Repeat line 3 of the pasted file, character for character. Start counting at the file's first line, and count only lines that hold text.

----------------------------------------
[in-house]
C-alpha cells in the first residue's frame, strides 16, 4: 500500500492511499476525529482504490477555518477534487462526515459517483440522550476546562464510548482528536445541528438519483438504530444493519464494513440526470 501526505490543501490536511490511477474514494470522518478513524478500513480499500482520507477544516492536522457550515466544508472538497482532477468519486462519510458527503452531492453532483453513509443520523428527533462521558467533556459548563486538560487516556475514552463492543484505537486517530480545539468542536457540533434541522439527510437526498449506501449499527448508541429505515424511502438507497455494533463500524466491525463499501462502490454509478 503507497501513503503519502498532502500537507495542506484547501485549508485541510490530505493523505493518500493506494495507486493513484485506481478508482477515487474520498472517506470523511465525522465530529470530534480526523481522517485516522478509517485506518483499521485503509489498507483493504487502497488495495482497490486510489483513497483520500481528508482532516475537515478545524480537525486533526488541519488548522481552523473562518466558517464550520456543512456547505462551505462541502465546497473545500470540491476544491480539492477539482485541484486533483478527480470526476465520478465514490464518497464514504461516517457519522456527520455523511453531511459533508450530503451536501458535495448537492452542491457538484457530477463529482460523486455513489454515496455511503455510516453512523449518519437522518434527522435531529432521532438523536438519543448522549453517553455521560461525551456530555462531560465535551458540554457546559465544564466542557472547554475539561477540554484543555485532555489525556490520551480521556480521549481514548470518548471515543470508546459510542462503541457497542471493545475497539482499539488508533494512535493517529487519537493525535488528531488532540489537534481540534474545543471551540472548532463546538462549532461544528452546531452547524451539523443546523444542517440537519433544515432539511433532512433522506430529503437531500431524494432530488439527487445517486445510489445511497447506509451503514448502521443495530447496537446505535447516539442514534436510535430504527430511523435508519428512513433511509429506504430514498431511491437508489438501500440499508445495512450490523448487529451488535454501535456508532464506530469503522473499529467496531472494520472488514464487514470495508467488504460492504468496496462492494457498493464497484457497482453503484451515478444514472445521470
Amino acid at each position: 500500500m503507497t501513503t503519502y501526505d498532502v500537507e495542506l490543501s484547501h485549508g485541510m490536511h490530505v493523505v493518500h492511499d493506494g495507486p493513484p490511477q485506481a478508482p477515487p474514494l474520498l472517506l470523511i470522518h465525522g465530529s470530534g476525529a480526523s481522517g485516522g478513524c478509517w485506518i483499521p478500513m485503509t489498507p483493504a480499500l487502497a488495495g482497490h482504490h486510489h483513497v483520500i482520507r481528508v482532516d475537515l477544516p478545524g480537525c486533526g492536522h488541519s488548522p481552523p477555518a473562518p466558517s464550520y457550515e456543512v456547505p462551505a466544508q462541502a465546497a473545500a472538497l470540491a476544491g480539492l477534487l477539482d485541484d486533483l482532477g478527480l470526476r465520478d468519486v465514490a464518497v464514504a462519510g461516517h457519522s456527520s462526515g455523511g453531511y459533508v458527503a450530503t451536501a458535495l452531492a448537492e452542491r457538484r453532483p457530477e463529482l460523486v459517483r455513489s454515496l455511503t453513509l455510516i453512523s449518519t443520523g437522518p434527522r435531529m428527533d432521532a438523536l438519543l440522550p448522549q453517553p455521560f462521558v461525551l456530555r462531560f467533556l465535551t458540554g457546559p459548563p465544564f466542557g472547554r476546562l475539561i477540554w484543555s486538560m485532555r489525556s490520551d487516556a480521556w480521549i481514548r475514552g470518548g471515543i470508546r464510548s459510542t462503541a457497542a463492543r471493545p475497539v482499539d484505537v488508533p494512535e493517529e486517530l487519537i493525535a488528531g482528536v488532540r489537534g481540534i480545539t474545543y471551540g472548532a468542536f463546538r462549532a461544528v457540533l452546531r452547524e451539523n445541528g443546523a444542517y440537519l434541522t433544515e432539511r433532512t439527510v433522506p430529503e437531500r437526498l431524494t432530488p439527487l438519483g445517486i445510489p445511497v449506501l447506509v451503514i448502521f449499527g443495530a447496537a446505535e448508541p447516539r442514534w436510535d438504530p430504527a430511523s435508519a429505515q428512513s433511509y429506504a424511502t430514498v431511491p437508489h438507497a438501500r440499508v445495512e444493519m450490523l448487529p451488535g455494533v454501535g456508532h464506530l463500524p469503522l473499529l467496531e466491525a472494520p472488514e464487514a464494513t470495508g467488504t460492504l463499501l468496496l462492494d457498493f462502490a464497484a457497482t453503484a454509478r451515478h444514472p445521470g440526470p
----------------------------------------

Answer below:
Amino acid at each position: 500500500m503507497t501513503t503519502y501526505d498532502v500537507e495542506l490543501s484547501h485549508g485541510m490536511h490530505v493523505v493518500h492511499d493506494g495507486p493513484p490511477q485506481a478508482p477515487p474514494l474520498l472517506l470523511i470522518h465525522g465530529s470530534g476525529a480526523s481522517g485516522g478513524c478509517w485506518i483499521p478500513m485503509t489498507p483493504a480499500l487502497a488495495g482497490h482504490h486510489h483513497v483520500i482520507r481528508v482532516d475537515l477544516p478545524g480537525c486533526g492536522h488541519s488548522p481552523p477555518a473562518p466558517s464550520y457550515e456543512v456547505p462551505a466544508q462541502a465546497a473545500a472538497l470540491a476544491g480539492l477534487l477539482d485541484d486533483l482532477g478527480l470526476r465520478d468519486v465514490a464518497v464514504a462519510g461516517h457519522s456527520s462526515g455523511g453531511y459533508v458527503a450530503t451536501a458535495l452531492a448537492e452542491r457538484r453532483p457530477e463529482l460523486v459517483r455513489s454515496l455511503t453513509l455510516i453512523s449518519t443520523g437522518p434527522r435531529m428527533d432521532a438523536l438519543l440522550p448522549q453517553p455521560f462521558v461525551l456530555r462531560f467533556l465535551t458540554g457546559p459548563p465544564f466542557g472547554r476546562l475539561i477540554w484543555s486538560m485532555r489525556s490520551d487516556a480521556w480521549i481514548r475514552g470518548g471515543i470508546r464510548s459510542t462503541a457497542a463492543r471493545p475497539v482499539d484505537v488508533p494512535e493517529e486517530l487519537i493525535a488528531g482528536v488532540r489537534g481540534i480545539t474545543y471551540g472548532a468542536f463546538r462549532a461544528v457540533l452546531r452547524e451539523n445541528g443546523a444542517y440537519l434541522t433544515e432539511r433532512t439527510v433522506p430529503e437531500r437526498l431524494t432530488p439527487l438519483g445517486i445510489p445511497v449506501l447506509v451503514i448502521f449499527g443495530a447496537a446505535e448508541p447516539r442514534w436510535d438504530p430504527a430511523s435508519a429505515q428512513s433511509y429506504a424511502t430514498v431511491p437508489h438507497a438501500r440499508v445495512e444493519m450490523l448487529p451488535g455494533v454501535g456508532h464506530l463500524p469503522l473499529l467496531e466491525a472494520p472488514e464487514a464494513t470495508g467488504t460492504l463499501l468496496l462492494d457498493f462502490a464497484a457497482t453503484a454509478r451515478h444514472p445521470g440526470p